So, you’ve bought yourself a few pairs of high-quality leather boots. Congratulations! Your wardrobe and I thank you. Not only have you upped your fashion game, you’ve made a long term investment in your appearance. (Those babies will only get better looking with age.)
But now that you’ve spent the money, how do you ensure that you get the most bang for your buck? Aside from the physical maintenance you can do with the best boot conditioners and scrub brushes, one of the best ways to preserve your favorite boots is to support them with shoe trees. Here’s why they’re worth the investment.
What Exactly is a Shoe Tree?
A shoe tree is a foot-shaped device one nestles inside a shoe to help retain its shape and prevent the development of creases. The gadget is also useful for wicking away potentially harmful moisture from the interior of leather boots. All in all, this accessory is a practical must-have for anyone serious about taking care of their favorite kicks.
When it comes to picking shoe trees, you have a few options, but it basically comes down to choosing ones made of plastic, stamped sheet metal, or cedarwood. While all three are technically fine for maintaining the integrity of your boots, most experts agree that the only shoe tree really worth its stuff is one built entirely of cedar.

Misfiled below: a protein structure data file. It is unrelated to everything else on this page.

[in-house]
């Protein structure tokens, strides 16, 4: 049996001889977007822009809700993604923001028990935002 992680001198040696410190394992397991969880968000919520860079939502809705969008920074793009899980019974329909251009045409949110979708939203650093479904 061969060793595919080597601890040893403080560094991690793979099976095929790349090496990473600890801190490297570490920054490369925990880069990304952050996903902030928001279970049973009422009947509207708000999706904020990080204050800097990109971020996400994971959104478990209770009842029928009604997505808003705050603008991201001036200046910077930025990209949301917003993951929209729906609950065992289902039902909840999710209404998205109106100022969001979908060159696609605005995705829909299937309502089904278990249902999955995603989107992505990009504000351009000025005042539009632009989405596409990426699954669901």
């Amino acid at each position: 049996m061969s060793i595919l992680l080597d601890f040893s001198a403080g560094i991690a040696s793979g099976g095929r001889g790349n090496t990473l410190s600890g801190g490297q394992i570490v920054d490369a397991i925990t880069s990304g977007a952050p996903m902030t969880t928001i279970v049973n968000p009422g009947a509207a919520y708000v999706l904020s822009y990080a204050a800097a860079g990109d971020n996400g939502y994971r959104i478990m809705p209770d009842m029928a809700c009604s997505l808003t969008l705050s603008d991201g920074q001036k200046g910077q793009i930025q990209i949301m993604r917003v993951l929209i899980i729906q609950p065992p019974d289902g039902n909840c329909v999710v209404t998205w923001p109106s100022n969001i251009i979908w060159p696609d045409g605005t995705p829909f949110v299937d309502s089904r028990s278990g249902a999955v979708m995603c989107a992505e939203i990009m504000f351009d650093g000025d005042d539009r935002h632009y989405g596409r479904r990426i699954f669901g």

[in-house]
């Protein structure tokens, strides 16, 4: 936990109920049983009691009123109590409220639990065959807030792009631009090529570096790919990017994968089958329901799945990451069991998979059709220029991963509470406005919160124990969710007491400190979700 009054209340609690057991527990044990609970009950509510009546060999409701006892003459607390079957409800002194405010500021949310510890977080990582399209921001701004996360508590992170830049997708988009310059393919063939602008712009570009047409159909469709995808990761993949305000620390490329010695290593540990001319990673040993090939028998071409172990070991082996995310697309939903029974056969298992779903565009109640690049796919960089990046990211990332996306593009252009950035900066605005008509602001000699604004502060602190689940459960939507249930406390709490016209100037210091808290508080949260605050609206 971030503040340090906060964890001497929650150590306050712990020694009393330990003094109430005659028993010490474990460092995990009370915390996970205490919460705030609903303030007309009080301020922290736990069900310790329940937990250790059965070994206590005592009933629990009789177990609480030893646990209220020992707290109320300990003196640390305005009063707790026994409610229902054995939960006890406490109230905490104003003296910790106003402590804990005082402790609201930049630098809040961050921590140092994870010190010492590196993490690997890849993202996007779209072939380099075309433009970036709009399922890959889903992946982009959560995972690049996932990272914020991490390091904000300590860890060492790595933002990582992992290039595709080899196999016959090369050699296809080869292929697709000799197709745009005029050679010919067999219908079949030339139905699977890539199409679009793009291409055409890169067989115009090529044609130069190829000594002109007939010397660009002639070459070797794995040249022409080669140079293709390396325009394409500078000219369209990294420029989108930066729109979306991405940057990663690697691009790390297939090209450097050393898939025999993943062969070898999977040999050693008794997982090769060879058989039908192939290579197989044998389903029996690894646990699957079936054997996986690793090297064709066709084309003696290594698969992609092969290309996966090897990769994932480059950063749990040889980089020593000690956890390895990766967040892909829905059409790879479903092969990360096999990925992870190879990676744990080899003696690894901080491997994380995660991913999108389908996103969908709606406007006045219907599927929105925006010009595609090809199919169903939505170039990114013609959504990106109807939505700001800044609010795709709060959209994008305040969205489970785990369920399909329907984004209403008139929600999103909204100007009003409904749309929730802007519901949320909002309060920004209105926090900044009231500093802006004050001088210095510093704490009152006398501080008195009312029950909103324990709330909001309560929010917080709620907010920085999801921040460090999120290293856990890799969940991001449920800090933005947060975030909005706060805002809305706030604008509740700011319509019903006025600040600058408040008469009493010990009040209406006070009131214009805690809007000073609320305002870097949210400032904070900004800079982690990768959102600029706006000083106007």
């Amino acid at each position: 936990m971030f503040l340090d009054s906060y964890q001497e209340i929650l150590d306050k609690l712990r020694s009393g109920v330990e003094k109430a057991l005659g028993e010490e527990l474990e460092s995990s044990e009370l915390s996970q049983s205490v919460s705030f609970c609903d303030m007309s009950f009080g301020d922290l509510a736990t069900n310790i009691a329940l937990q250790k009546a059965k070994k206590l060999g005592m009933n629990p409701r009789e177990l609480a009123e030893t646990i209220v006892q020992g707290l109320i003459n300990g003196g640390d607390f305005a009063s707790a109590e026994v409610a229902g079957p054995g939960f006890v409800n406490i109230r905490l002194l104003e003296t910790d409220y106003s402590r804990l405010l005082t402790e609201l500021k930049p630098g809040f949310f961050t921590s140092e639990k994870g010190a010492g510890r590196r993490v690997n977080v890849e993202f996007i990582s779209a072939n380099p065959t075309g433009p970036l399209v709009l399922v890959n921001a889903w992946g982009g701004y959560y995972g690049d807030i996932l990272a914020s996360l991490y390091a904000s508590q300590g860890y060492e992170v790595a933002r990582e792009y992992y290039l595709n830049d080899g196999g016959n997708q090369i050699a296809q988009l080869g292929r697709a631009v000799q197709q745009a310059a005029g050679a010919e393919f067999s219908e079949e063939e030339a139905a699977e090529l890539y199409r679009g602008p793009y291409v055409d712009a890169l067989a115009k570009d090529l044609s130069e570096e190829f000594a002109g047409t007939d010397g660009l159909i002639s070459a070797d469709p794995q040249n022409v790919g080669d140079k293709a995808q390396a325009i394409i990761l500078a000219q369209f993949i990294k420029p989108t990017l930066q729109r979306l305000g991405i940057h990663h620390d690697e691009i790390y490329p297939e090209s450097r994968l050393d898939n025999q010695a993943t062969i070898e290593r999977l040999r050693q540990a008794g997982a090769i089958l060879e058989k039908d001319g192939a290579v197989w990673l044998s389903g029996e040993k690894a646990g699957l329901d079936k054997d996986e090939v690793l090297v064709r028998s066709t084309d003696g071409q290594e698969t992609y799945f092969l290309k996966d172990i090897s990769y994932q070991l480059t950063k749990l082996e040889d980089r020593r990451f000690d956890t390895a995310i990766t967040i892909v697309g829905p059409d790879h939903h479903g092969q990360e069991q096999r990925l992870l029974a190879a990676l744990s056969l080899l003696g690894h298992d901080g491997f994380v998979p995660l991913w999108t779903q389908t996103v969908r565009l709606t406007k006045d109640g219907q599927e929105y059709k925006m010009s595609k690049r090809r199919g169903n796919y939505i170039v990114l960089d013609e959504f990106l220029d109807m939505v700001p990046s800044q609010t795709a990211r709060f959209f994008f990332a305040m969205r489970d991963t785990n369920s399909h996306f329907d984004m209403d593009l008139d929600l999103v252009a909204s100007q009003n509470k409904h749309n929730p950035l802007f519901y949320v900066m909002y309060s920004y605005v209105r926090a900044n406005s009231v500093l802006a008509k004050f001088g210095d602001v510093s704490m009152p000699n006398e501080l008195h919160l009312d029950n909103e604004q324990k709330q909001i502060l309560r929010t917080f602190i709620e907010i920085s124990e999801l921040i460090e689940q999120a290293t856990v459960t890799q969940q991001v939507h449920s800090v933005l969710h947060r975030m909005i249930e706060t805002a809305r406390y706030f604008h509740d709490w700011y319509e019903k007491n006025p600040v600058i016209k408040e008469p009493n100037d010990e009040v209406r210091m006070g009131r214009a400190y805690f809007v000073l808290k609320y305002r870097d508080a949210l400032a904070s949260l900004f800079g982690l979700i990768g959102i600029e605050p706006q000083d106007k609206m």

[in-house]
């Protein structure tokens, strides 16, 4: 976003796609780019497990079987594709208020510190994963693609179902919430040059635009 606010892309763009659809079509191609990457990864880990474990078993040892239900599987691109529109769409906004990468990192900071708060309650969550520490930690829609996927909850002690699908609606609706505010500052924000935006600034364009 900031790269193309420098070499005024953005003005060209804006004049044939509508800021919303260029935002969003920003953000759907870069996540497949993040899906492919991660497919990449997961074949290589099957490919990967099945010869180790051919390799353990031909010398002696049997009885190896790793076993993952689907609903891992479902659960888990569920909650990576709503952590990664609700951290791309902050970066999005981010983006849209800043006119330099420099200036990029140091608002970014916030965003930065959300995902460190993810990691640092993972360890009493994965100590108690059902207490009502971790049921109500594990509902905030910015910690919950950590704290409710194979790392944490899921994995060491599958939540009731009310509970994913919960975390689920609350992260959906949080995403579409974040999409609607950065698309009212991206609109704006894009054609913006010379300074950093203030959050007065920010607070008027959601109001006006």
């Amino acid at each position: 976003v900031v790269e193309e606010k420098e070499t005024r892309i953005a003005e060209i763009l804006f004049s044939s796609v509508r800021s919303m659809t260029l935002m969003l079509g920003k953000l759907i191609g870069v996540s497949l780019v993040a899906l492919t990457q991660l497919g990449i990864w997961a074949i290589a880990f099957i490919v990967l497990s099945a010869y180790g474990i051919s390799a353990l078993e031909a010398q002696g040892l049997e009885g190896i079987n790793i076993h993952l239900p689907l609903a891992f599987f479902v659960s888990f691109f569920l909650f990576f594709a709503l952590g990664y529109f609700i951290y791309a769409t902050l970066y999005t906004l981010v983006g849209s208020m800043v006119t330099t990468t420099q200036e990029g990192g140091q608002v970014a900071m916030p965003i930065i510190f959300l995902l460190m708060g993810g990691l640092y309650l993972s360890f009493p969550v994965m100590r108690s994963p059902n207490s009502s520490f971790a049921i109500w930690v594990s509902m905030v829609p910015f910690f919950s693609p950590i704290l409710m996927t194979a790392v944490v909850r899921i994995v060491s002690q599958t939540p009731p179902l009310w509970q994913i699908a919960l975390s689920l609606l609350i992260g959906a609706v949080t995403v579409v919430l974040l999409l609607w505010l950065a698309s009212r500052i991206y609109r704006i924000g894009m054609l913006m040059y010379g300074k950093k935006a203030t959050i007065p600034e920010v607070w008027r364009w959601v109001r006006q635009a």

[Related: The Best Boot Conditioners On the Market]
The Benefits of Cedar Shoe Trees
Though they might seem innocuous, there are quite a few reasons to opt for a cedar shoe tree, which I’ll highlight below.
One of the most obvious benefits of cedar is its fragrance, a woodsy scent that’s both pleasant to the olfactory system and remarkably good at covering up offensive odors. When incorporated into a shoe tree, this potent perfume results in a fresh-smelling closet free of the noxious stench of well-worn boots.
Cedar is a resilient type of wood notable for its imperviousness to water. Whereas other materials may warp, bend, or rot when exposed to the moisture released from leather boots, cedar has been shown to preserve both its shape and quality in the face of it. In fact, it actually absorbs this moisture, resulting in dry boots all season long.